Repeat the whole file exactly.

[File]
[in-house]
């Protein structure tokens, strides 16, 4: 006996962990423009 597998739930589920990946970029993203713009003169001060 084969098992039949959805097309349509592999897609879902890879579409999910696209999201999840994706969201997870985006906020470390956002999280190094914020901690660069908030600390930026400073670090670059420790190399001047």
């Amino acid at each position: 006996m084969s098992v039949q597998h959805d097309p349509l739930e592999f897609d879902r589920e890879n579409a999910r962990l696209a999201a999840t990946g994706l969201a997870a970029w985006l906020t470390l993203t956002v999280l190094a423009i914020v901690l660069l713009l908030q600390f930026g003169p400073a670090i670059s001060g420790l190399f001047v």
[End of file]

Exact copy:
[in-house]
């Protein structure tokens, strides 16, 4: 006996962990423009 597998739930589920990946970029993203713009003169001060 084969098992039949959805097309349509592999897609879902890879579409999910696209999201999840994706969201997870985006906020470390956002999280190094914020901690660069908030600390930026400073670090670059420790190399001047």
């Amino acid at each position: 006996m084969s098992v039949q597998h959805d097309p349509l739930e592999f897609d879902r589920e890879n579409a999910r962990l696209a999201a999840t990946g994706l969201a997870a970029w985006l906020t470390l993203t956002v999280l190094a423009i914020v901690l660069l713009l908030q600390f930026g003169p400073a670090i670059s001060g420790l190399f001047v």